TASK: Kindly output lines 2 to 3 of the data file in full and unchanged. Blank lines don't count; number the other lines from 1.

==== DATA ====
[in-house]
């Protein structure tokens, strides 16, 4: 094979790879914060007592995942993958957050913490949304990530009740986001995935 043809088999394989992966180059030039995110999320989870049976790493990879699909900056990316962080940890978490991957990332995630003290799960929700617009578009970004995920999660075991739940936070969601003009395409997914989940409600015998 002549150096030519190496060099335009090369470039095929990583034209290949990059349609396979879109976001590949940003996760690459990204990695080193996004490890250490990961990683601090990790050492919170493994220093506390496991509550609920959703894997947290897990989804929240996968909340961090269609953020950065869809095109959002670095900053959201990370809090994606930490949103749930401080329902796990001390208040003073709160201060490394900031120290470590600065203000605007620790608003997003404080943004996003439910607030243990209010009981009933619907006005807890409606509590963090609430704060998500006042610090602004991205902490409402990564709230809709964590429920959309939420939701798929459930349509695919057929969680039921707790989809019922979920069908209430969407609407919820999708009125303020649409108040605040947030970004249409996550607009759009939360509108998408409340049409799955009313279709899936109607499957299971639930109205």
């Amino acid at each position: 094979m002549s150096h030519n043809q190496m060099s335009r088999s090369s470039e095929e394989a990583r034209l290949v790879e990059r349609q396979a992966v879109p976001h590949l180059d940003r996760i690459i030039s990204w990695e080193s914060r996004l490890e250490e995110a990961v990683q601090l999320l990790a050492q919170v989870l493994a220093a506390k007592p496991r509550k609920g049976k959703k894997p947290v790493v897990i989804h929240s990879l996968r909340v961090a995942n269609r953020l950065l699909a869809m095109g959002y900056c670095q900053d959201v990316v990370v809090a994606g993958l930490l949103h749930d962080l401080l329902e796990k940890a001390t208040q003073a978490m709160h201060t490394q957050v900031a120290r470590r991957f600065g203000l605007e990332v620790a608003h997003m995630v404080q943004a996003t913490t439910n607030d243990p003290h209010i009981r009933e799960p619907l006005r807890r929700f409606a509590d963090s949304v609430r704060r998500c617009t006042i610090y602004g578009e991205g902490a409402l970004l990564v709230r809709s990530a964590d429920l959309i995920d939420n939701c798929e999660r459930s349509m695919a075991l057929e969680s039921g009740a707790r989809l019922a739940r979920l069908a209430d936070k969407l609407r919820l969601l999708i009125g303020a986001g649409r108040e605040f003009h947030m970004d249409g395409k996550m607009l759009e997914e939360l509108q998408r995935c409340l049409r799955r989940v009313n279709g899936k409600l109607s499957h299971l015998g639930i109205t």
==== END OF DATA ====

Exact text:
């Protein structure tokens, strides 16, 4: 094979790879914060007592995942993958957050913490949304990530009740986001995935 043809088999394989992966180059030039995110999320989870049976790493990879699909900056990316962080940890978490991957990332995630003290799960929700617009578009970004995920999660075991739940936070969601003009395409997914989940409600015998 002549150096030519190496060099335009090369470039095929990583034209290949990059349609396979879109976001590949940003996760690459990204990695080193996004490890250490990961990683601090990790050492919170493994220093506390496991509550609920959703894997947290897990989804929240996968909340961090269609953020950065869809095109959002670095900053959201990370809090994606930490949103749930401080329902796990001390208040003073709160201060490394900031120290470590600065203000605007620790608003997003404080943004996003439910607030243990209010009981009933619907006005807890409606509590963090609430704060998500006042610090602004991205902490409402990564709230809709964590429920959309939420939701798929459930349509695919057929969680039921707790989809019922979920069908209430969407609407919820999708009125303020649409108040605040947030970004249409996550607009759009939360509108998408409340049409799955009313279709899936109607499957299971639930109205």
């Amino acid at each position: 094979m002549s150096h030519n043809q190496m060099s335009r088999s090369s470039e095929e394989a990583r034209l290949v790879e990059r349609q396979a992966v879109p976001h590949l180059d940003r996760i690459i030039s990204w990695e080193s914060r996004l490890e250490e995110a990961v990683q601090l999320l990790a050492q919170v989870l493994a220093a506390k007592p496991r509550k609920g049976k959703k894997p947290v790493v897990i989804h929240s990879l996968r909340v961090a995942n269609r953020l950065l699909a869809m095109g959002y900056c670095q900053d959201v990316v990370v809090a994606g993958l930490l949103h749930d962080l401080l329902e796990k940890a001390t208040q003073a978490m709160h201060t490394q957050v900031a120290r470590r991957f600065g203000l605007e990332v620790a608003h997003m995630v404080q943004a996003t913490t439910n607030d243990p003290h209010i009981r009933e799960p619907l006005r807890r929700f409606a509590d963090s949304v609430r704060r998500c617009t006042i610090y602004g578009e991205g902490a409402l970004l990564v709230r809709s990530a964590d429920l959309i995920d939420n939701c798929e999660r459930s349509m695919a075991l057929e969680s039921g009740a707790r989809l019922a739940r979920l069908a209430d936070k969407l609407r919820l969601l999708i009125g303020a986001g649409r108040e605040f003009h947030m970004d249409g395409k996550m607009l759009e997914e939360l509108q998408r995935c409340l049409r799955r989940v009313n279709g899936k409600l109607s499957h299971l015998g639930i109205t």